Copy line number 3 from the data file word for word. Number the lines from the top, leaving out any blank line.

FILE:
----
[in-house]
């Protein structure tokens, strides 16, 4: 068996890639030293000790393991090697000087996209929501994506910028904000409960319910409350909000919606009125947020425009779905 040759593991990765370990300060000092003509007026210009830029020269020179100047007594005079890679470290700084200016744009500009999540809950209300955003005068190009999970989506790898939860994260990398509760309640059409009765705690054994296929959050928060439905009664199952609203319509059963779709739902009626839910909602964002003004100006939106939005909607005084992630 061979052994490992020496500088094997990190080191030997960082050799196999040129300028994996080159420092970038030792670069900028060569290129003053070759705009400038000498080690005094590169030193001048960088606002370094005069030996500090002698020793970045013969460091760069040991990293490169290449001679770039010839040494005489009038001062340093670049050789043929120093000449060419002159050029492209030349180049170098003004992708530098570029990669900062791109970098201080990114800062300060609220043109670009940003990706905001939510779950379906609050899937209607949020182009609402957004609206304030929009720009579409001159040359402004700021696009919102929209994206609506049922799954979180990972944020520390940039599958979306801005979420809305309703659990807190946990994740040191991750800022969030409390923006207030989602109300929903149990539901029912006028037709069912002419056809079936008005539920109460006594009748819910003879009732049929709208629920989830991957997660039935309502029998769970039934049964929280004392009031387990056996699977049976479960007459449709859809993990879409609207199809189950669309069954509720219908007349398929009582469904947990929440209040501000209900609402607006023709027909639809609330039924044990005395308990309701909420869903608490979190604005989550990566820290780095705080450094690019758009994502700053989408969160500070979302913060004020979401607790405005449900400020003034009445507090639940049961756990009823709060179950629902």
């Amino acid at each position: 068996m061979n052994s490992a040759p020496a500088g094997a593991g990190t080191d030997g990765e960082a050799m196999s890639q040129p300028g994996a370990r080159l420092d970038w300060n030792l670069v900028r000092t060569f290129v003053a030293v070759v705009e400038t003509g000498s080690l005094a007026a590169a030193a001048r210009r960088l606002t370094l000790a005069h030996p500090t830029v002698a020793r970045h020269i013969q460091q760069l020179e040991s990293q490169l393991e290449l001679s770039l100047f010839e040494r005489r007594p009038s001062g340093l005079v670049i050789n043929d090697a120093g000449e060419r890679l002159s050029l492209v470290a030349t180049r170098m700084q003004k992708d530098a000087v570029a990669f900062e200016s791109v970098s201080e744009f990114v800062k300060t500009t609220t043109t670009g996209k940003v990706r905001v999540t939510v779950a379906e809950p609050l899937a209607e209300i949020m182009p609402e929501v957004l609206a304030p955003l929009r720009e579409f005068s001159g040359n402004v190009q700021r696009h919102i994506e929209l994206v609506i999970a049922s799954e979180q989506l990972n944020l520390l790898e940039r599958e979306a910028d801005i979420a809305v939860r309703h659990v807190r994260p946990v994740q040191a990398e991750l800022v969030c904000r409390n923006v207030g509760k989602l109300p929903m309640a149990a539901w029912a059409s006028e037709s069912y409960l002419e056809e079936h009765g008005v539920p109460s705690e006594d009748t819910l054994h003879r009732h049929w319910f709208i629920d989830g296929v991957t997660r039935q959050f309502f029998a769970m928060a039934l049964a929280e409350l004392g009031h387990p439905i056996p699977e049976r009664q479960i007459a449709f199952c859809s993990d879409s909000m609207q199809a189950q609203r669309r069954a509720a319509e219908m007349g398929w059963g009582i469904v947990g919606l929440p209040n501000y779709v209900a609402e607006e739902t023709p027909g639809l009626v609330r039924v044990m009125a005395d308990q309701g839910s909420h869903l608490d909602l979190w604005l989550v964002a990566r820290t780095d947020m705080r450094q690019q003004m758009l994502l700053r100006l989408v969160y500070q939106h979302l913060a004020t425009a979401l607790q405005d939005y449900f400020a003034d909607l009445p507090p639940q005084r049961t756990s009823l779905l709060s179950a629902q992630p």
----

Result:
């Amino acid at each position: 068996m061979n052994s490992a040759p020496a500088g094997a593991g990190t080191d030997g990765e960082a050799m196999s890639q040129p300028g994996a370990r080159l420092d970038w300060n030792l670069v900028r000092t060569f290129v003053a030293v070759v705009e400038t003509g000498s080690l005094a007026a590169a030193a001048r210009r960088l606002t370094l000790a005069h030996p500090t830029v002698a020793r970045h020269i013969q460091q760069l020179e040991s990293q490169l393991e290449l001679s770039l100047f010839e040494r005489r007594p009038s001062g340093l005079v670049i050789n043929d090697a120093g000449e060419r890679l002159s050029l492209v470290a030349t180049r170098m700084q003004k992708d530098a000087v570029a990669f900062e200016s791109v970098s201080e744009f990114v800062k300060t500009t609220t043109t670009g996209k940003v990706r905001v999540t939510v779950a379906e809950p609050l899937a209607e209300i949020m182009p609402e929501v957004l609206a304030p955003l929009r720009e579409f005068s001159g040359n402004v190009q700021r696009h919102i994506e929209l994206v609506i999970a049922s799954e979180q989506l990972n944020l520390l790898e940039r599958e979306a910028d801005i979420a809305v939860r309703h659990v807190r994260p946990v994740q040191a990398e991750l800022v969030c904000r409390n923006v207030g509760k989602l109300p929903m309640a149990a539901w029912a059409s006028e037709s069912y409960l002419e056809e079936h009765g008005v539920p109460s705690e006594d009748t819910l054994h003879r009732h049929w319910f709208i629920d989830g296929v991957t997660r039935q959050f309502f029998a769970m928060a039934l049964a929280e409350l004392g009031h387990p439905i056996p699977e049976r009664q479960i007459a449709f199952c859809s993990d879409s909000m609207q199809a189950q609203r669309r069954a509720a319509e219908m007349g398929w059963g009582i469904v947990g919606l929440p209040n501000y779709v209900a609402e607006e739902t023709p027909g639809l009626v609330r039924v044990m009125a005395d308990q309701g839910s909420h869903l608490d909602l979190w604005l989550v964002a990566r820290t780095d947020m705080r450094q690019q003004m758009l994502l700053r100006l989408v969160y500070q939106h979302l913060a004020t425009a979401l607790q405005d939005y449900f400020a003034d909607l009445p507090p639940q005084r049961t756990s009823l779905l709060s179950a629902q992630p």